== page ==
Monday, August 6, 2012

"They Don't Think LIke Dunwoody"

What would it be like to live or work in a city and be told that you don't deserve your job or location because you "don't think like" everyone else?  Even if every issue has a spectrum of opinions and public comments?

I heard that chilling comment at the latest DHA meeting.

It bothered me because so many in Dunwoody come from somewhere else.  The northern part of Atlanta's metro  has grown because  of the influx of new citizens from elsewhere.

They didn't leave their ideas and opinions at city limits.  The last time I checked, I didn't see any thought requirements in any HOA bylaws, including the DHA.

Dunwoody is still young and the "growing pains" as we develop our identity as a city are bound to continue.  There's been an interesting mix of voices demanding that more citizens become involved in voting or whatever process is in the spotlight, and demands that only certain points of view be given serious consideration.

(Reference:  The Other Dunwoody - More Dunwoody Than You)

Cases in point:

"The City should hire Dunwoody companies first for all of our projects."  I'm all about supporting local businesses and keeping Dunwoody's money here.  I've been on this particular bandwagon myself in other posts.  The latest complaint about auslanders' input on Dunwoody was the recent signage proposal from KMA - based in Pennsylvania.  I wondered just which Dunwoody companies bid for projects and were rejected.  There's a list on the City's Purchasing Division page.

As far as I could tell, there were no bids from ANY Dunwoody or Dunwoody-owned companies!!  Not even one!!  I was shocked because with the number of sign companies in and around our town, surely someone must have submitted a bid!  (Ditto for IT companies, marketing companies, etc.  I checked ALL of the bid lists and RFPs that are available online. )  But there wasn't. There were bids from large companies based in Atlanta (including Sky, who created the city logo and did the first research on the "mood" of the city and how it saw itself).  There are others from around Georgia.  But not a single one from Dunwoody itself.

You can't hire a company if they don't submit a bid.   If Dunwoody companies don't want to bid for city services...   does that mean we can't hire anyone else?   Someone please correct me if I'm wrong but I Googled all the company names and not one had contact information in a Dunwoody zip code.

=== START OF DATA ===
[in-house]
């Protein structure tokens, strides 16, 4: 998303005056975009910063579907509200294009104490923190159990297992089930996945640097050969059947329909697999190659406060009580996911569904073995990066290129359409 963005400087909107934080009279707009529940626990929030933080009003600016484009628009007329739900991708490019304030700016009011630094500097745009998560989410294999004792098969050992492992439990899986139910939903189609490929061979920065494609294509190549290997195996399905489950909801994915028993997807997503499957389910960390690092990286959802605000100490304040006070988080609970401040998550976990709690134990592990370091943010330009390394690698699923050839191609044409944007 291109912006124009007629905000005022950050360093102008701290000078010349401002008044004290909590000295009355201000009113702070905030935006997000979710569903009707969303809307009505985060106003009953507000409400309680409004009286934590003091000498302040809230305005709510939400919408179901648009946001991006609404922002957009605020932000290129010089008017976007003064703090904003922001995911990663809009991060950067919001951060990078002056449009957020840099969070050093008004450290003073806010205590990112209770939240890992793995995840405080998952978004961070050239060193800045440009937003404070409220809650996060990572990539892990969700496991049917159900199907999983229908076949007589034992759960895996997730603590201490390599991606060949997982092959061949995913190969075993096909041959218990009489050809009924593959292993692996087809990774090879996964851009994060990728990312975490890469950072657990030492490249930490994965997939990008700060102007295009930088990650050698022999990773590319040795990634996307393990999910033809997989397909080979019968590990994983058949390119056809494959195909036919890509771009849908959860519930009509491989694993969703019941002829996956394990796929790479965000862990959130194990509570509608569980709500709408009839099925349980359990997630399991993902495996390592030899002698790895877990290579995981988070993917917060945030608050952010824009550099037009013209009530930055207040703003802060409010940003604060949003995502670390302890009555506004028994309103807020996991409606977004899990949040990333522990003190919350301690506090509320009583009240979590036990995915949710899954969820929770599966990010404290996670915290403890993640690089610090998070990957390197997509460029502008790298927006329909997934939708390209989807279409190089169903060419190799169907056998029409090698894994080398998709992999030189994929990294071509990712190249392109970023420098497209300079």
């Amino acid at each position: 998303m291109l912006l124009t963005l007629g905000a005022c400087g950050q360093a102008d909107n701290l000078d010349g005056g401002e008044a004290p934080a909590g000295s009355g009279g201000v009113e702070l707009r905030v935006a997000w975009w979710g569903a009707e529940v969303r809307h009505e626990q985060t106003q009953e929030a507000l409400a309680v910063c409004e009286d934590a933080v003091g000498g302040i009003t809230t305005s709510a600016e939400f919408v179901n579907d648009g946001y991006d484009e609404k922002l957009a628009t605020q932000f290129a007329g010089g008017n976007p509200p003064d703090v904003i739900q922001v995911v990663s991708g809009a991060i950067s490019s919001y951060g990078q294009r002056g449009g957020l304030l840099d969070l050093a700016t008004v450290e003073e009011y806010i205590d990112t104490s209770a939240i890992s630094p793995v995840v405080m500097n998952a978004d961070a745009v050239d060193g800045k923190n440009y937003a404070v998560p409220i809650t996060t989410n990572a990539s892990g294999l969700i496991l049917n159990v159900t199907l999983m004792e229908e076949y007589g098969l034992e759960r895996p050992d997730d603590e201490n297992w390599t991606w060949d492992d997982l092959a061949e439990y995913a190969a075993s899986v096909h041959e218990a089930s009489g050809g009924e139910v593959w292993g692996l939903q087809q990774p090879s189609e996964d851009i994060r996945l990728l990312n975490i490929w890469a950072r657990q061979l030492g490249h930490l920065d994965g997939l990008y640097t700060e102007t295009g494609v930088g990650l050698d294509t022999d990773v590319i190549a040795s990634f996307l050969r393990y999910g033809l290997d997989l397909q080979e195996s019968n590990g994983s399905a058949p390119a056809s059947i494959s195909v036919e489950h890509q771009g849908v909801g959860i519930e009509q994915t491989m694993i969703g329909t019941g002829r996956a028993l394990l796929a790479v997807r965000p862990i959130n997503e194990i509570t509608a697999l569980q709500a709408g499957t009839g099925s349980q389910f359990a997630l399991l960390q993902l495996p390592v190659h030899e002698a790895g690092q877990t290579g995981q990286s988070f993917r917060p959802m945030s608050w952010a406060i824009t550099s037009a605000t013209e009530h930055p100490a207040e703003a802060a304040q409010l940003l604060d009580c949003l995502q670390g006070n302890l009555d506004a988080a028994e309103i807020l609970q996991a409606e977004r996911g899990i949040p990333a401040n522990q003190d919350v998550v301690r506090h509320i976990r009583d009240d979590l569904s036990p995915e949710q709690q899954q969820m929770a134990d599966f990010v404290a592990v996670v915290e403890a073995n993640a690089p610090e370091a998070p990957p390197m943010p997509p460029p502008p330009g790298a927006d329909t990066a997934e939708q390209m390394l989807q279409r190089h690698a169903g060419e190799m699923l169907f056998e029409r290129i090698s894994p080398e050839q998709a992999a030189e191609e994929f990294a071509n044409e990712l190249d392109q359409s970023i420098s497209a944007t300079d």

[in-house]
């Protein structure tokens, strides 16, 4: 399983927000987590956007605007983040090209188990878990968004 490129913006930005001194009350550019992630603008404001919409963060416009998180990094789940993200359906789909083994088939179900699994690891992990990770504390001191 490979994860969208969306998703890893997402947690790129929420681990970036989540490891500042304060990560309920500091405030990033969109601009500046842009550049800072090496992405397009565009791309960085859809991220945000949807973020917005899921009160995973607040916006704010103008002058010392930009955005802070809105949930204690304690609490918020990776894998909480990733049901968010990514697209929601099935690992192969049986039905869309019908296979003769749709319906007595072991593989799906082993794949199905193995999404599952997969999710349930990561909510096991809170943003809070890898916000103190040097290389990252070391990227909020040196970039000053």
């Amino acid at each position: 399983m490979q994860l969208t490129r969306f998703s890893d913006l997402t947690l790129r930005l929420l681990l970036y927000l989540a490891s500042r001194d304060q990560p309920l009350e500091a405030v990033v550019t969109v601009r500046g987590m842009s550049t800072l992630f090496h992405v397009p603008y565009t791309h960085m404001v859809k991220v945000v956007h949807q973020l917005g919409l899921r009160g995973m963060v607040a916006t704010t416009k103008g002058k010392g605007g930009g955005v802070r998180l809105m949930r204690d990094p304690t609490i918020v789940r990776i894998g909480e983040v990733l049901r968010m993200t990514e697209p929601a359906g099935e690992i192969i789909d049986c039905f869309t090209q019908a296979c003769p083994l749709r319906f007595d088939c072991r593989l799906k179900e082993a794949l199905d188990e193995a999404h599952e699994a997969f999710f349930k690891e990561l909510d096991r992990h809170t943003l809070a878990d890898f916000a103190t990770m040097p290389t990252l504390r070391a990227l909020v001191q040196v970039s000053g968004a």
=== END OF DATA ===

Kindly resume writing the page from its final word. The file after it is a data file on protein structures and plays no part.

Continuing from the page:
"The people hired to work at City Hall are not 'from Dunwoody' and that is a 'problem'."  

Does this complaint include our elected officials?  Because all of them (past and present) have resided in Dunwoody for far less time than those complaining about city hall employees.  No one at City Hall was born anywhere near Dunwoody.  (Again, corrections welcome, but I checked this before posting it.)  There were even suggestions that the Community Development director should not be in his position either.  Is there a litmus test to be applied for city hires?  Who will create and administer it?

Here's a real-life situation where "old" and "new" ideas can be symbiotic:
In a couple of my larger projects where I am one developer within a group (sorry, gang, can't go into details, these all have signed NDAs tied to them) I stand out from the other team members because a) I am the eldest and b) much of my skills are self-taught.  My team members are usually in their teens and twenties and  are the result of a computer-science curriculum.

Computer Science courses teach basic programming skills, but are often light on "real life" applications where those skills are used to solve problems for a customer, who is not a computer science major.  Students of these courses often get stuck in a "groupthink" mentality where lack of life experience is a hinderance.  They can't put themselves in their customers' shoes so to speak, and their skills can't solve the problem.  My role has often been to show these programmers the POV they're missing and use solutions that I created outside of the box.  (Because I've never been IN the box in the first place!)  Then the problem gets solved and the customer is happy.  In return, I learn the latest in computer programming from the latest classes without having to plunk down tuition or take time away from home, family, and work.

Is it just a little bit possible that self-proclaimed "real" Dunwoodians are too close to their problems to see the solution?  Is it also a little bit possible that "real" Dunwoodians are so wrapped up in their conflicts - signage, zoning, parks, whatever it is - that they can't step outside their self-created box and invent a new solution that includes diverse points of view?  Maybe some objectivity from a fresh face that exists outside the Dunwoody box is just what the doctor ordered.

"Not enough people are involved in the city.  I so wish younger people would start getting involved.  Where are they?"

To those who express the above thought:  supposing someone new did pop their head up and express their ideas as part of "getting involved."  Whatever would you do with them?  Listen to their POV, even if it differs from yours?  Would you find common ground?  Or would you pursue the tried-and-true path of dismissing them if they think "differently"?  Would you try to get their POV dismissed or censored?  Would you try to get the PERSON dismissed?  Would you force them on to the defensive by challenging them to a fight?